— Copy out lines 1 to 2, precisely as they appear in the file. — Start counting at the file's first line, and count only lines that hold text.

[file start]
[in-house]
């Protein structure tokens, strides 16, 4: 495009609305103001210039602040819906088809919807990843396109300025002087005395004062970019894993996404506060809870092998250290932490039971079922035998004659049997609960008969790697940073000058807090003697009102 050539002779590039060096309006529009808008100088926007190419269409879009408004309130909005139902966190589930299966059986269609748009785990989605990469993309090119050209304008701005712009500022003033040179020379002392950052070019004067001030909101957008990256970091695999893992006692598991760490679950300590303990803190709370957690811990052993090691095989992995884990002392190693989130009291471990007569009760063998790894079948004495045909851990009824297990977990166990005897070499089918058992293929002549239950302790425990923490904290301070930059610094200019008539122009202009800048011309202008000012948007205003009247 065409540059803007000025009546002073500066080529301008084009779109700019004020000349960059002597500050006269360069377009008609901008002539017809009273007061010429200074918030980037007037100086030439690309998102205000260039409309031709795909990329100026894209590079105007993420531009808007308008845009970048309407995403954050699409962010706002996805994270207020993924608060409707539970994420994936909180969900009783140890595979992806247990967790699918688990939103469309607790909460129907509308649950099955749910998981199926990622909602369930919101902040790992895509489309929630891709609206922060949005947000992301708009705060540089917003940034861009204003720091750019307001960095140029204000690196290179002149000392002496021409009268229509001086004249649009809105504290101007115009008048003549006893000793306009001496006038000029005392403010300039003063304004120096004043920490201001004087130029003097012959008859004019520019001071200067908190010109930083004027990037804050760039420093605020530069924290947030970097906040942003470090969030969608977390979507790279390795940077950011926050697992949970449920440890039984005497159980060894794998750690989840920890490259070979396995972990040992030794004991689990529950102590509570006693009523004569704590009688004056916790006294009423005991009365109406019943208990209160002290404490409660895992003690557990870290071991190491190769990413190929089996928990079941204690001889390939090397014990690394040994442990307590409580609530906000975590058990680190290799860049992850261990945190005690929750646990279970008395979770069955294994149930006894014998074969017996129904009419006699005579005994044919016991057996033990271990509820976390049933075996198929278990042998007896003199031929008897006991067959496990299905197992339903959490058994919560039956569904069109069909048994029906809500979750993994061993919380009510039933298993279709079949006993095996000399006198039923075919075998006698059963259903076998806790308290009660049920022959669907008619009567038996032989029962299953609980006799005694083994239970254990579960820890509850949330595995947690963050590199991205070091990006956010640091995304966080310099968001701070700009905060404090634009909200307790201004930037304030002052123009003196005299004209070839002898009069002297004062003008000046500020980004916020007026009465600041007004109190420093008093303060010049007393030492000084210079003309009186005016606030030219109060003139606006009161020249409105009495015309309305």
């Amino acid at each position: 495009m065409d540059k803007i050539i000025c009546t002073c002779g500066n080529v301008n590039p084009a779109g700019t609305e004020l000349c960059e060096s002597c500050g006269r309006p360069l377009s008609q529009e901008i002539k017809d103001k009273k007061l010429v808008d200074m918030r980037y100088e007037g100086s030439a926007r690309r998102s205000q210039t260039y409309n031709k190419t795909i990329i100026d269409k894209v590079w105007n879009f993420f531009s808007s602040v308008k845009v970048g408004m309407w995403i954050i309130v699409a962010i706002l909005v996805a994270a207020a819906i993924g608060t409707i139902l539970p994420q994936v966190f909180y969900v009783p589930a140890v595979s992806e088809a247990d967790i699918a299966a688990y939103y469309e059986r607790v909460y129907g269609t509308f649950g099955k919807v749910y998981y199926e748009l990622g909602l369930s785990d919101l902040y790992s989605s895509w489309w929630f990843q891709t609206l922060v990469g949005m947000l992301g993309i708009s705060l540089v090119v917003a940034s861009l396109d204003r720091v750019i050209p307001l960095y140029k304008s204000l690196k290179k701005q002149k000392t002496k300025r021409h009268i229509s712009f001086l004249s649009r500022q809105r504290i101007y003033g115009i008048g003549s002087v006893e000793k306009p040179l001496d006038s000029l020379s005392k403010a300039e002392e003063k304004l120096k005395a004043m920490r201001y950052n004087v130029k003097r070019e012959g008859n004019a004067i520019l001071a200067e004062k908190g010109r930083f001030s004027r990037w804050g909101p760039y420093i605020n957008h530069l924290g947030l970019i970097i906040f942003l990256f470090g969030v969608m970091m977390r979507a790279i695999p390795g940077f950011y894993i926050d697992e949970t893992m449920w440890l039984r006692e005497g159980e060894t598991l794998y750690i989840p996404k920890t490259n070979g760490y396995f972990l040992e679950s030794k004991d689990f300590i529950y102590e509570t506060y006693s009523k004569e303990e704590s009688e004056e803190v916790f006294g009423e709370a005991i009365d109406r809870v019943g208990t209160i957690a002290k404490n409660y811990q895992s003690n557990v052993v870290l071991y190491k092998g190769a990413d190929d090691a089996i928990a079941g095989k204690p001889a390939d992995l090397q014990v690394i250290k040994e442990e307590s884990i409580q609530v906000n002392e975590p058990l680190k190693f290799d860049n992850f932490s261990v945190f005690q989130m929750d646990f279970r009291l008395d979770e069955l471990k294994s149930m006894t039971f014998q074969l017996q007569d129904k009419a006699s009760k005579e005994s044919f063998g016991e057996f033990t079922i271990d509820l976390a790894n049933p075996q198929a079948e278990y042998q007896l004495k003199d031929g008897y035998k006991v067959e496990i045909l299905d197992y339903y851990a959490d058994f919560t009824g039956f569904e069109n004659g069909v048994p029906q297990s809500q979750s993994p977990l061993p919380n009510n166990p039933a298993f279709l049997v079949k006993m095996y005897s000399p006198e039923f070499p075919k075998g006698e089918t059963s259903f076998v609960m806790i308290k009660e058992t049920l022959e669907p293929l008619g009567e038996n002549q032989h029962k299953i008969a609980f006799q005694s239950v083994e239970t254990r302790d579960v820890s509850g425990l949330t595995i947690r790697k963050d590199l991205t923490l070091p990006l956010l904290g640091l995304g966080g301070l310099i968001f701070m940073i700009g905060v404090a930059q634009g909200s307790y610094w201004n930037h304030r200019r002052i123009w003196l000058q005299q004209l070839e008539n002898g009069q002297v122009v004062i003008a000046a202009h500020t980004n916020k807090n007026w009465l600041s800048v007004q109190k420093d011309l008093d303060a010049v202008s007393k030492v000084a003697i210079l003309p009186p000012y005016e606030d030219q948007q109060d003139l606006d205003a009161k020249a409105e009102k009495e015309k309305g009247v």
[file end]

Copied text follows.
[in-house]
């Protein structure tokens, strides 16, 4: 495009609305103001210039602040819906088809919807990843396109300025002087005395004062970019894993996404506060809870092998250290932490039971079922035998004659049997609960008969790697940073000058807090003697009102 050539002779590039060096309006529009808008100088926007190419269409879009408004309130909005139902966190589930299966059986269609748009785990989605990469993309090119050209304008701005712009500022003033040179020379002392950052070019004067001030909101957008990256970091695999893992006692598991760490679950300590303990803190709370957690811990052993090691095989992995884990002392190693989130009291471990007569009760063998790894079948004495045909851990009824297990977990166990005897070499089918058992293929002549239950302790425990923490904290301070930059610094200019008539122009202009800048011309202008000012948007205003009247 065409540059803007000025009546002073500066080529301008084009779109700019004020000349960059002597500050006269360069377009008609901008002539017809009273007061010429200074918030980037007037100086030439690309998102205000260039409309031709795909990329100026894209590079105007993420531009808007308008845009970048309407995403954050699409962010706002996805994270207020993924608060409707539970994420994936909180969900009783140890595979992806247990967790699918688990939103469309607790909460129907509308649950099955749910998981199926990622909602369930919101902040790992895509489309929630891709609206922060949005947000992301708009705060540089917003940034861009204003720091750019307001960095140029204000690196290179002149000392002496021409009268229509001086004249649009809105504290101007115009008048003549006893000793306009001496006038000029005392403010300039003063304004120096004043920490201001004087130029003097012959008859004019520019001071200067908190010109930083004027990037804050760039420093605020530069924290947030970097906040942003470090969030969608977390979507790279390795940077950011926050697992949970449920440890039984005497159980060894794998750690989840920890490259070979396995972990040992030794004991689990529950102590509570006693009523004569704590009688004056916790006294009423005991009365109406019943208990209160002290404490409660895992003690557990870290071991190491190769990413190929089996928990079941204690001889390939090397014990690394040994442990307590409580609530906000975590058990680190290799860049992850261990945190005690929750646990279970008395979770069955294994149930006894014998074969017996129904009419006699005579005994044919016991057996033990271990509820976390049933075996198929278990042998007896003199031929008897006991067959496990299905197992339903959490058994919560039956569904069109069909048994029906809500979750993994061993919380009510039933298993279709079949006993095996000399006198039923075919075998006698059963259903076998806790308290009660049920022959669907008619009567038996032989029962299953609980006799005694083994239970254990579960820890509850949330595995947690963050590199991205070091990006956010640091995304966080310099968001701070700009905060404090634009909200307790201004930037304030002052123009003196005299004209070839002898009069002297004062003008000046500020980004916020007026009465600041007004109190420093008093303060010049007393030492000084210079003309009186005016606030030219109060003139606006009161020249409105009495015309309305």